Rhode and I had realised long ago that there would be no time to do one of our Kooky “Booth-Themes” this time around. Even a silly idea (like last year’s YARD SALE) takes a few days of preparation but we live on opposite coasts now. We drove down to the show together on the Tuesday morning before Preview Night, having met each-other for the first time in months that very SAME morning.

Prep-time being nil THIS year, we decided to actually display our stuff instead, which is a novel concept for us! Here’s the thing; sometimes those booth displays actually distract from the artwork. When you have a giant tin-foil robot towering over your booth there isn’t much room left to display prints and books! Despite last minute mini-drama, when we discovered that our trusty back-drape and table cloths had vanished from storage, a hasty trip to the fabric store saved the day, and I think we did a pretty good job of displaying our stuff, perhaps even the best we’ve ever done so far.

Rhode’s sales were his best ever! Despite high hopes, I sold only 1/3 what I sold last year. Having no new books may explain the downturn in BOOK sales but new PRINTS (and the best displayed range of designs ever) sold poorly too. Hard to explain why. We spend a lot of time behind the booth discussing such mysteries… Why does a slow-selling print suddenly sell out the next year? Why does a hot T-Shirt design go cold and then heat up again? Is it placement? Timing? Who knows? I guess the key is to always try new things and see what sticks, without getting so tangled in the SALES treadmill that you stop enjoying making the stuff in the first place.

Something new for me this year was selling little original framed paintings. Some came from my archives or sketchbooks, and others were painted while sitting at my booth.

What we took away from this particular COMIC CON is that we BOTH need to generate new material. New books, new designs and so on. Each of us definitely enjoys a show the best when we have a new book, even though the sales from those years aren’t necessarily the best. The satisfaction of having MADE something we are proud of always trumps sales. The other thing we talked about on the drive home from the show was the fact that we often decorate the booth but we have never done so to support any of our IDEAS. We have dressed as Car Salesmen or Robot men from the future but we have never decorated the entire booth in support of SKELETOWN or SEPHILINA and I think THAT is what we need to do next. Take it to the NEXT level.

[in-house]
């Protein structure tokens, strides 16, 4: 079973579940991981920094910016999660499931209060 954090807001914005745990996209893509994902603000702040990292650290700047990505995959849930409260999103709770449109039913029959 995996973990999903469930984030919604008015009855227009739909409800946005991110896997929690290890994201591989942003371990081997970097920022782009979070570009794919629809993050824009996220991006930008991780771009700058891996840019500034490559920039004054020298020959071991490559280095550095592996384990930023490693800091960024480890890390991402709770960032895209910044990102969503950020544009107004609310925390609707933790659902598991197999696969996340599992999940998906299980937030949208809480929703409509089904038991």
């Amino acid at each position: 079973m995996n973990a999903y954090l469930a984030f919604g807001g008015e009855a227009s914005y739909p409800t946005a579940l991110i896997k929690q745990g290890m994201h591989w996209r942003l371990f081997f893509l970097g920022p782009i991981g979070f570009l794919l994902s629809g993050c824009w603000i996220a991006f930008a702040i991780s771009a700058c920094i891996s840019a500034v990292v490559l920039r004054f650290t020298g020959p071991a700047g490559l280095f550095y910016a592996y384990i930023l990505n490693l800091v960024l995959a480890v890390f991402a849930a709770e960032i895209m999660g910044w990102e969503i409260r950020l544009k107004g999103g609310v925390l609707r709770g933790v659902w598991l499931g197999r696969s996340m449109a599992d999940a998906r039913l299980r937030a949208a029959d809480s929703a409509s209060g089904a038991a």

**Funnily enough, even the vastness of Comic Con is but 1/3 the size of Japan’s COMIKET INDIE comic book show (IE; their version of APE!) which happens TWICE each year!!


Comic Con is, of course, THE definition of a comics convention, but Tr!ckster is a little harder to categorise. That is where the TR!CKY part comes in. (UN-conventional, you might say…) Tr!ckster is a bookstore/gallery/seminar, with a full bar on the side, but there are no booths and so forth. At least, that is what it looked like THIS this year. Who knows what size and shape it will take next time? Because part of the Tr!ckster concept is that it is a POP-UP event and will adapt to whatever space makes itself available. Sort of an indie-comics Halloween Super Store. With booze. Yeah.

Even though I was already locked into Comic Con 2011, having paid for my booth space a year before, I was very interested in the Tr!ckster project right from its inception. Namely, some anxious conversations several years ago about the NEW direction of Comic Con, which appeared to be moving away from its roots as a book show and steering in the direction of Hollywood (or perhaps E3).